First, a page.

Education and Writing, by Jess Lourey
I have two semi-related issues to discuss with you. The first is the pronunciation of the word “ribald.” Kirkus Reviews wrote of October Fest, it’s “funny, ribald, and teeming with small-town eccentrics.” (They also wrote some crap about the plot falling apart toward the end, but I can’t really remember that part—I subscribe to the ellipses method for getting the stains out of book reviews.) I was pretty happy with that little blurb and told lots of people about it, including a best-selling mystery author out in New York I was trying to impress. Here’s how my conversation with him went:
“Yeah! Kirkus Reviews said October Fest is funny and ribald.”
Pause. “RYE-bald, hunh?”
It was that pause that signaled to me my pronunciation was off. Honestly, it was the first time I’d ever said the word out loud. I got off the phone and hurried to my computer. Turns out it is really pronounced “ribbled,” like how a giggling frog feels. Really. Hear it here.
I got to thinking. I consider myself pretty smart. In fact, I am an English teacher, and a well-larded vocabulary and a tight-lipped stare of derision are prereqs for the job. However, my book reviews have consistently shown me how meager my spoken vocab is. I had to look up “surfeit” when a reviewer of May Day wrote that the protagonist has a “surfeit of sass.” Another reviewer called her “insouciant” in June Bug. Now, I don’t want to embarrass you, but did you know that word is pronounced “in-soo-sient” and not “insoochiant?”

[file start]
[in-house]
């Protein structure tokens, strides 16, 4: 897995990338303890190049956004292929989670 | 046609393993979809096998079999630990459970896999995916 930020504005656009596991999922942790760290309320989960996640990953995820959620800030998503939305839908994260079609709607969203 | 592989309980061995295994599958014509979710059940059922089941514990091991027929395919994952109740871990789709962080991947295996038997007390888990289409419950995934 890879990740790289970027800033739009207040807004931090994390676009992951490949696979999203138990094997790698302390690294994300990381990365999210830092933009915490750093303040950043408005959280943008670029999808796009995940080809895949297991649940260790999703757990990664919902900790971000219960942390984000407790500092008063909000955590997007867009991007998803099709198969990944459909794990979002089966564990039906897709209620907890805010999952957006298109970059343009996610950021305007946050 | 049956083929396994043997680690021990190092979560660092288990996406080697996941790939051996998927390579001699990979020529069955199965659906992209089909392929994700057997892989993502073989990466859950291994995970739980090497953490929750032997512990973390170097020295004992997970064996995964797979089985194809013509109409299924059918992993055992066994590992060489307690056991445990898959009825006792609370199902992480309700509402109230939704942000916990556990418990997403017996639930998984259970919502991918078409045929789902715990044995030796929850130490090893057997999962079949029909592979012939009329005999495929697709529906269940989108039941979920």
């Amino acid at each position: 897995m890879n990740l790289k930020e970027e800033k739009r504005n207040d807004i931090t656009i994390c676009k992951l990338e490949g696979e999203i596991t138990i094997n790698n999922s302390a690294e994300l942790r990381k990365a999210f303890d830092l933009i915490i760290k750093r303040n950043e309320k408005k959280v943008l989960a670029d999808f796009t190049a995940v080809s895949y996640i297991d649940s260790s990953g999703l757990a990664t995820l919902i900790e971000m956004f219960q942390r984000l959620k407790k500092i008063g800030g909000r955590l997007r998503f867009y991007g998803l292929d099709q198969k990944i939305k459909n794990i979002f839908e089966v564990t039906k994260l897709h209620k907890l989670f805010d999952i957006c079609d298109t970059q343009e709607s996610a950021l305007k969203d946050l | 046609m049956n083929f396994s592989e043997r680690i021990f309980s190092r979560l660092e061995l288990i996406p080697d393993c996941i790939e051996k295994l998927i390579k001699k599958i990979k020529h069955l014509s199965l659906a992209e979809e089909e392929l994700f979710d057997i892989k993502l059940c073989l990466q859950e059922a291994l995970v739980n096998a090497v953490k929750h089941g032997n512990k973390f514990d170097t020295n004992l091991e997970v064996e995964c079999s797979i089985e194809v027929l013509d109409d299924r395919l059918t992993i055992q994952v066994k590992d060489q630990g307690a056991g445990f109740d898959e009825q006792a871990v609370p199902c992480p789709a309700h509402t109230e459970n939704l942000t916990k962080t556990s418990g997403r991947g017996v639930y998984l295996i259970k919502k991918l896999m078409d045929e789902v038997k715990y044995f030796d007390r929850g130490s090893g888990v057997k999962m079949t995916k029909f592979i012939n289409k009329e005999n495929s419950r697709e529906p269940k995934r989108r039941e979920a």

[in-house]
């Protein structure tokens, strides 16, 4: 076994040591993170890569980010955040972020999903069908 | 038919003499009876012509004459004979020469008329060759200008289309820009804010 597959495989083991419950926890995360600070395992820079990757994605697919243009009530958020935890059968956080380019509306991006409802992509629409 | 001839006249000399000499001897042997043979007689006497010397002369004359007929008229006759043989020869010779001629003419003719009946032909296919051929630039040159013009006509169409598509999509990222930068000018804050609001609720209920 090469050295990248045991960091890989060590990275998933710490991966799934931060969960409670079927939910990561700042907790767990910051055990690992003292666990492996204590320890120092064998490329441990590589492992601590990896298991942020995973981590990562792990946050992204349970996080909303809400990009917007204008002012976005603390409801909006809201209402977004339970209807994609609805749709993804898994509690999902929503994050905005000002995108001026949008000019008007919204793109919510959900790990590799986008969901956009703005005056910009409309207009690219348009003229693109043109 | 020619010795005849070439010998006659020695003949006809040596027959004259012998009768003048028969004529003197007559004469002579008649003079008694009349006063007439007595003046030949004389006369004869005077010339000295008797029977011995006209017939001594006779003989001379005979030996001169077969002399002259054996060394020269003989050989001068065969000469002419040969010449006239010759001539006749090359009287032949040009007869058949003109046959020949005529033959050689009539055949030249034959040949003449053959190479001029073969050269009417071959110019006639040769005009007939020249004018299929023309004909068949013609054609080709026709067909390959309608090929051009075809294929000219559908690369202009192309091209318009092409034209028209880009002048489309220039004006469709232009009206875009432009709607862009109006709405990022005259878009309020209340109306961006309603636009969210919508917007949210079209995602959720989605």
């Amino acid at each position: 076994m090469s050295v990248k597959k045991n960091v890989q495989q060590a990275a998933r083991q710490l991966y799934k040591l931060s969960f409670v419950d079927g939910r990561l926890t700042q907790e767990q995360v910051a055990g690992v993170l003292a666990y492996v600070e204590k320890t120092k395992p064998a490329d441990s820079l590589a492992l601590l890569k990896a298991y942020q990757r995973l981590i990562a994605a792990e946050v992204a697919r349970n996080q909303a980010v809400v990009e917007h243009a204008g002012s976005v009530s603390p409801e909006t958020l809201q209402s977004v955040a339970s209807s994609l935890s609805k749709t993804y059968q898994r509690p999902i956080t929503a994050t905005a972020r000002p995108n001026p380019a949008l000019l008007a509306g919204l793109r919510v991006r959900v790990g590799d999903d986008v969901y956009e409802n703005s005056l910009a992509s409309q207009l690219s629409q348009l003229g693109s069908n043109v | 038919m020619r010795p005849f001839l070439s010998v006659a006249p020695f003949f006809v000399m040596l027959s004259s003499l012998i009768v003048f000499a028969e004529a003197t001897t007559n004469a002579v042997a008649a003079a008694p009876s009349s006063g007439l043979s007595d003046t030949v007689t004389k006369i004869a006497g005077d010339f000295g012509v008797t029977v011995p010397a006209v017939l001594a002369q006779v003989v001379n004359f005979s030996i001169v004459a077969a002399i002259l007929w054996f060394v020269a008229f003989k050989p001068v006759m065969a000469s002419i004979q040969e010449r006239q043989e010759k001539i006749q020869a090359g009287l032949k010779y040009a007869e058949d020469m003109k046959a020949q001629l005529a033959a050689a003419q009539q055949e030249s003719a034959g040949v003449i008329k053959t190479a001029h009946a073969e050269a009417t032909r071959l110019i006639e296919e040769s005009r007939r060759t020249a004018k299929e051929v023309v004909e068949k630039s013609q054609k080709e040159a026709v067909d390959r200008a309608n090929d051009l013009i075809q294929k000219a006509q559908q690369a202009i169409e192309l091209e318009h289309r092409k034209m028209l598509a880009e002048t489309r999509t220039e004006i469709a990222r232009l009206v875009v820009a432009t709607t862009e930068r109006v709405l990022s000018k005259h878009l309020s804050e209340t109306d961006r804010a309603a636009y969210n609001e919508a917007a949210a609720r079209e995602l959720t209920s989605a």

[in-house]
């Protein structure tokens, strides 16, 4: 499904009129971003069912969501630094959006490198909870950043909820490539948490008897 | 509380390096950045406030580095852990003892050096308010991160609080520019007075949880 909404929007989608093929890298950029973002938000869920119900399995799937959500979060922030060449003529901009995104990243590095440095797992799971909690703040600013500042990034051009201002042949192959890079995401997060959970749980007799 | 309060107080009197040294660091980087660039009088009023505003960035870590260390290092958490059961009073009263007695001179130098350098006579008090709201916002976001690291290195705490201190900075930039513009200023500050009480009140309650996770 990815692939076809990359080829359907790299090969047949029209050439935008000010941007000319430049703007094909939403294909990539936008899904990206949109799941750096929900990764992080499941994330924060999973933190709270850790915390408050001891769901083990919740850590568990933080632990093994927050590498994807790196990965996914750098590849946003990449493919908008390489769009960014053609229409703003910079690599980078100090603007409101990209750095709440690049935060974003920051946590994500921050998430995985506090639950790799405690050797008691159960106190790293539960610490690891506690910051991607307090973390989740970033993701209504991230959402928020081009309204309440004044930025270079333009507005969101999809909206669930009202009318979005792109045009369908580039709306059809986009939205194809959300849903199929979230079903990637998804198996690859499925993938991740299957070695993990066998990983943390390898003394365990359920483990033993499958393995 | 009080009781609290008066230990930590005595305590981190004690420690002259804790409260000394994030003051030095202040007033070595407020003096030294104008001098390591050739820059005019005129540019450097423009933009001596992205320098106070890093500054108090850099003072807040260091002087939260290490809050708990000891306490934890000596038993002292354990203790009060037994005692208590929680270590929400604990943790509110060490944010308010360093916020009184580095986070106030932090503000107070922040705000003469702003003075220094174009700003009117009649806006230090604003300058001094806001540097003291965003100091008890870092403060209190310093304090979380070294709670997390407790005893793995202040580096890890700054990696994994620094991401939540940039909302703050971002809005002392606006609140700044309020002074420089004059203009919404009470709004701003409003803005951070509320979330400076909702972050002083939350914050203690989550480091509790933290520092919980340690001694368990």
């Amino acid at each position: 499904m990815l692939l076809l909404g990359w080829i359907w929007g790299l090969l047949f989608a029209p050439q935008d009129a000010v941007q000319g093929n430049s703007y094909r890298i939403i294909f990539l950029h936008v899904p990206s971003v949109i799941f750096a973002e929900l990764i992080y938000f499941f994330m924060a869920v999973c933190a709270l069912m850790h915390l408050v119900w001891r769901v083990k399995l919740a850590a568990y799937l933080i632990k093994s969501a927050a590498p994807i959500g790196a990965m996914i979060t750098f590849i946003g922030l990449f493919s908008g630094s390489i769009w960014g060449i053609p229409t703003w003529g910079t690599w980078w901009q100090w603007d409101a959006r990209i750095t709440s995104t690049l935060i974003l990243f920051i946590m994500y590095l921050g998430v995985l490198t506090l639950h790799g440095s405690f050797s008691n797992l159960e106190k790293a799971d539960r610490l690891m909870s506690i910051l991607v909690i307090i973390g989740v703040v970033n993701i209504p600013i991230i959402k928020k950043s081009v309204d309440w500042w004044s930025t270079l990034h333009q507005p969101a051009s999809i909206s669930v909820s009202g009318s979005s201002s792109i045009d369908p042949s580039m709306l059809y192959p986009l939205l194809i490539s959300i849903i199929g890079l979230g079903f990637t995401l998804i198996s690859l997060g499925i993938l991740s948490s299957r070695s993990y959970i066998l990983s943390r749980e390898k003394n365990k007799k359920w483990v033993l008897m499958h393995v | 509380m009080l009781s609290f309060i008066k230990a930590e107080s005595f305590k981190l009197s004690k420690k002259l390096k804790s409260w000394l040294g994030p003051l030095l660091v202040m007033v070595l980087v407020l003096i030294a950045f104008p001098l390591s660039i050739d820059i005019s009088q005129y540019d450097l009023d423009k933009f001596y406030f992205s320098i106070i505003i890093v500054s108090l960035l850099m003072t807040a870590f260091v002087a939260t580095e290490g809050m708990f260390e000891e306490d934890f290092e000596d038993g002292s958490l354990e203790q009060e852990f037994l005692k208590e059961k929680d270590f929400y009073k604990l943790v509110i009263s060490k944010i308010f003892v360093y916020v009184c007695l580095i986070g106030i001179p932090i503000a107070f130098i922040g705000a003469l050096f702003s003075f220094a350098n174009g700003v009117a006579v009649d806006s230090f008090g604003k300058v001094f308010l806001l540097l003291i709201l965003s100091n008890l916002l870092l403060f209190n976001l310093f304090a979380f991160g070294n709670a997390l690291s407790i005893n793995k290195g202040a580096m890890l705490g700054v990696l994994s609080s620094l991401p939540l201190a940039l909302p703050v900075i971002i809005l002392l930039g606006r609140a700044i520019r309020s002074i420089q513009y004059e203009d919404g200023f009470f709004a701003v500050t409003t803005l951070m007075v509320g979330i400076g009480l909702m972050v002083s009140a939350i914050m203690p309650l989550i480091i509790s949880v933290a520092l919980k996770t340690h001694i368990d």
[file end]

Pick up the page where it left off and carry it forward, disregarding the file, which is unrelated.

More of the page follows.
What kind of world is it we live in that reviews of my own books go over my head?
And now that I’ve established my credibility as a teacher of the written word, I am asking for your input. I’m putting together mystery curriculum on behalf of an MWA committee I’m on. My goal is to create six teaching modules: three on mystery-focused creative writing and three on mystery-focused literature/reading, each group divided by age lines (middle school, high school, and college). These modules will be available for any teacher to use, free, and will hopefully bring further legitimacy to the mystery genre as well as provide interested teachers a way to expand their curriculum. What I’d like from you are suggestions as to the “best” mysteries out there. I’m looking for mostly dead authors so there is no favoritism, and as much gender variety and multiculturalism as possible (I've already got the dead white male mystery writers covered, me and the rest of society). Within those guidelines, what should students be reading?